Are Earthlings Martians?
Davies’s research focuses on the “big questions” of existence, ranging from the origin of the universe to the origin of life, and include the nature of time, the search for life in the universe, and foundational questions in quantum mechanics. He helped create the theory of quantum fields in curved spacetime, with which he provided explanations for how black holes can radiate energy, and what caused the ripples in the cosmic afterglow of the Big Bang. In astrobiology, he was a forerunner of the theory that life on Earth may have come from Mars. He is currently championing the theory that Earth may host a shadow biosphere of alternative life forms.
Davies has lectured on scientific topics at institutions as diverse as The World Economic Forum, the United Nations, the Commission of the European Union, Google, Windsor Castle, The Vatican and Westminster Abbey, as well as mainstream academic establishments such as The Royal Society, The Smithsonian Institution, and the New York Academy of Sciences. Davies devised and presented a series of 45 minute BBC Radio 3 science documentaries and a one-hour television documentary about his work in astrobiology, entitled "The Cradle of Life." Among his bestselling books are "The Mind of God," "How to Build a Time Machine," and "The Goldilocks Enigma." His latest book, "The Eerie Silence," was published by Houghton Mifflin Harcourt in 2010.
Question: What first interested you about\r\n the search for\r\nalien life?\r\n\r\n
Paul\r\nDavies: I suppose my\r\ninterest in looking for life elsewhere in the universe really dates back\r\n to my\r\nteens. What teenager doesn’t look\r\nup at the sky at night and think am I alone in the universe? Well most people get over it, but I\r\nnever did and though I made a career more in physics and cosmology than\r\nastrobiology I’ve always had a soft spot for the subject of life because\r\n it\r\ndoes seem so mysterious. To a\r\nphysicist life looks nothing short of a miracle. It’s\r\n just amazing what living things can do and so that\r\nsense of mystery, that sense of how did it all begin has always been \r\nthere in\r\nthe background and then in the 1990s I began to take a more active part,\r\n began\r\nto study the prospects that life could spread from Mars to Earth or \r\nmaybe Earth\r\nto Mars and that maybe life began on Mars and came to Earth, and that \r\nidea\r\nseemed to have a lot of traction and is now accepted as very plausible, \r\nand so\r\nI was asked to help create the Australian Center for Astrobiology. I was living at that time in Australia\r\nand we set this thing up in Sydney and I worked there for some years \r\nbefore\r\nmoving to Arizona.\r\n\r\n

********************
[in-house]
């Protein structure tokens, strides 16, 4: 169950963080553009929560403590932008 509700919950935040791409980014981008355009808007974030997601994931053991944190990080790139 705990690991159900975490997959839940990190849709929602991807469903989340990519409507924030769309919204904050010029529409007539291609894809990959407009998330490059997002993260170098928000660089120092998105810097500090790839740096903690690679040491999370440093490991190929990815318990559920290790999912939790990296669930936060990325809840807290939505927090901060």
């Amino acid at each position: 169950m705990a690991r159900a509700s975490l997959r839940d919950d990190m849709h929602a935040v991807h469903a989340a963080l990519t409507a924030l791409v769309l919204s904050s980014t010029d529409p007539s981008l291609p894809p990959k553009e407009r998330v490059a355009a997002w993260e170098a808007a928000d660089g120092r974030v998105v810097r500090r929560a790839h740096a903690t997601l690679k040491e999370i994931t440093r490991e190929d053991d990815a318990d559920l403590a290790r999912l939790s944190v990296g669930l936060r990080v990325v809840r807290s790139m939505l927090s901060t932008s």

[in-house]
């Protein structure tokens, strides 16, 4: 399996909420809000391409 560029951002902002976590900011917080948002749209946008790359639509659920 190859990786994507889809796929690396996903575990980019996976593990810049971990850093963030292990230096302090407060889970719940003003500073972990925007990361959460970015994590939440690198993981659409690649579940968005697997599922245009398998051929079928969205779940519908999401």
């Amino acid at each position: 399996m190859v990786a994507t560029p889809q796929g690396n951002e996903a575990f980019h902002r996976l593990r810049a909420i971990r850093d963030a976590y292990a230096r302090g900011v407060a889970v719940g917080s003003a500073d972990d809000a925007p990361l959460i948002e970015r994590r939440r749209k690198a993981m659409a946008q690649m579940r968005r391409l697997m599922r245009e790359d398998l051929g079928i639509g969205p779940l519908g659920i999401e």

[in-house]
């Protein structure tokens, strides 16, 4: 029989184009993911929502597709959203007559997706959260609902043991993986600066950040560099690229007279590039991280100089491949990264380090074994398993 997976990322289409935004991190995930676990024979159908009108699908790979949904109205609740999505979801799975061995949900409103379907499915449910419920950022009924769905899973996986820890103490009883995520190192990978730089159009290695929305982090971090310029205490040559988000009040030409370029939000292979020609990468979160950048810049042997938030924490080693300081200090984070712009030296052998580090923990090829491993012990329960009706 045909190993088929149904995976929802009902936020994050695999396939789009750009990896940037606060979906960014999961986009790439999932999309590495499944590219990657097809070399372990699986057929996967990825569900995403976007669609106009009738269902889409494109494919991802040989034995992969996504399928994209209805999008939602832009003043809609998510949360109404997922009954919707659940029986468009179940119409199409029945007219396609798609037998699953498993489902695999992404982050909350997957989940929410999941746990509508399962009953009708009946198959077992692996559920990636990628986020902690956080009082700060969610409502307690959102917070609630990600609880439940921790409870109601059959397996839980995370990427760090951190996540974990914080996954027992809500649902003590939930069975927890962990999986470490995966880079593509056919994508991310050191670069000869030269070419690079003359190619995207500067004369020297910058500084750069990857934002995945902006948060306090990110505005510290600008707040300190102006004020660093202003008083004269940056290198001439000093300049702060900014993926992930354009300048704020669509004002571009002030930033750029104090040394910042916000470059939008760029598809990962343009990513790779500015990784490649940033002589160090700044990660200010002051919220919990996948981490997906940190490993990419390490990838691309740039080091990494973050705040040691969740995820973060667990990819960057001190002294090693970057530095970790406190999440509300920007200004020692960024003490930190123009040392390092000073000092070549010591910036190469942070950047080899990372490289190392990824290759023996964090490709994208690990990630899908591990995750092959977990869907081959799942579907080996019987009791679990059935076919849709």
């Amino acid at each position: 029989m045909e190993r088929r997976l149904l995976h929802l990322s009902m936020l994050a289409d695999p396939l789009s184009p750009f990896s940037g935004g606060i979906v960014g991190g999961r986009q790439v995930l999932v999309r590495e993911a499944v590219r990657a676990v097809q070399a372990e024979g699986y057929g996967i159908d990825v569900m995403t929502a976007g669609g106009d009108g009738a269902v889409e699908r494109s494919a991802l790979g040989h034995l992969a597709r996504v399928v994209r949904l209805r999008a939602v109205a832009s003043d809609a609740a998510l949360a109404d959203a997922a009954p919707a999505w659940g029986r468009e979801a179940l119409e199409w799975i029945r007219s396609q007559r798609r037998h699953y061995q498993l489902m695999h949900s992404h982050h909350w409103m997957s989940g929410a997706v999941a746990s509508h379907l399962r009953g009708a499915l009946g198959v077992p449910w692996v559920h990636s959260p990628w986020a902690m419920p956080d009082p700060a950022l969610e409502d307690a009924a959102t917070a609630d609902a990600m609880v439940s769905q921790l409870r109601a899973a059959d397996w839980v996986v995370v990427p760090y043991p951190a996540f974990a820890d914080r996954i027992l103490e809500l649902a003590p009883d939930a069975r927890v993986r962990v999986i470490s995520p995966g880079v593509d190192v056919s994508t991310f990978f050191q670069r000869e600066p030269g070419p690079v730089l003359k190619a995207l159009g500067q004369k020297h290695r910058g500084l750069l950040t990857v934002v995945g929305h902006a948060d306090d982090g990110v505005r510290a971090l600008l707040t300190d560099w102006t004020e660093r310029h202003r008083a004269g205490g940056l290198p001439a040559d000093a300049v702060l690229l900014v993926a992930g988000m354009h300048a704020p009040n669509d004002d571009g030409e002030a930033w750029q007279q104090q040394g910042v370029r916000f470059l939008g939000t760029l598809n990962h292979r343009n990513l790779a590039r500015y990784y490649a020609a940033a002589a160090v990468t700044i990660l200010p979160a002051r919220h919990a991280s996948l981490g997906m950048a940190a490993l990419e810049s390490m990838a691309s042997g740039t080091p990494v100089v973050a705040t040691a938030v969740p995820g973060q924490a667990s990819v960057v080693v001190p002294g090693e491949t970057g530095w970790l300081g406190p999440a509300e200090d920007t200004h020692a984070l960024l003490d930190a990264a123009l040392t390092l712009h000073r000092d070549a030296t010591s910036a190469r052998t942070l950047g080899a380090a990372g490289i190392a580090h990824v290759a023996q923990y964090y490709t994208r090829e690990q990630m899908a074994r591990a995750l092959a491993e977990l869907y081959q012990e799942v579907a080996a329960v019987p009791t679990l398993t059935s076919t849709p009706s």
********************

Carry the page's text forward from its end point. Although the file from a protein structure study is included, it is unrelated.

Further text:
Question: How much credence has the \r\ntheory that life began\r\non Mars gained?\r\n\r\n
Paul\r\nDavies: Well I first\r\nsuggested the idea in the early 1990s that life could have come from \r\nMars to\r\nEarth inside rocks blasted off the red planet by comet and asteroid\r\nimpacts. I think a lot of people\r\nfelt that this was a pretty crackpot notion, but it became clear during \r\nthe\r\n1990s that not only that there is a large traffic of material exchanged \r\nbetween\r\nMars and Earth, but that microbes are hardy enough if protected by the \r\nrock,\r\ncocooned inside, to survive the harsh conditions of outer space for a \r\nlong\r\ntime, many millions of years, and the evidence both theoretical and \r\nexperimental\r\nhas firmed up and I think many people now realize that if you get life \r\non\r\neither Mars or Earth you’ll get it on both planets from this splashing\r\nphenomenon. Now the case for it\r\nbeginning on Mars is not very strong. \r\nMars is a smaller planet, so it cooled quicker, so it was ready \r\nfor life\r\nsooner. Conditions there were more\r\ncongenial for life to get going, but as we don’t know how life ever got \r\ngoing\r\nthis is a bit of a leap in the dark, so we certainly can’t say that it\r\ndefinitely started on Mars, but it seems very plausible that it did. On Mars seems as good a place as Earth\r\nfor life to get started.\r\n\r\n
Question: Is this theory still \r\ncontroversial, and how could\r\nit be verified?\r\n\r\n
Paul\r\nDavies: I think\r\nastrobiologists are comfortable with the idea that it could have started\r\n on\r\nMars and come here. As I’ve said\r\nthe evidence is not compelling, but to really clinch this we would of \r\ncourse\r\nneed to either go to Mars and find life there and discover it is the \r\nsame life\r\nas we have here on Earth or just possibly a sample return mission, which\r\n has\r\nbeen long awaited by the astrobiology community. This\r\n is a spacecraft that will be sent to Mars and pick up a\r\nsort of grab bag of rocks and bring them back to Earth so they can be\r\nstudied. It’s just possible we\r\nwill find traces of life in those rocks. \r\nIt’s equally possible we won’t, so it’s a bit of a long shot. The only way to be really clear is to\r\nhave some expedition to Mars and my feeling is that life on Mars today \r\nis\r\nalmost certainly, if there at all, deep under the ground, maybe a \r\nkilometer or\r\nso beneath the surface, and so that is going to be hard to get at.
Recorded April 15, 2010
\r\nInterviewed by Austin Allen
The theory that life on our planet originated on Mars was originally dismissed as a "crackpot notion." It’s now considered a distinct possibility.
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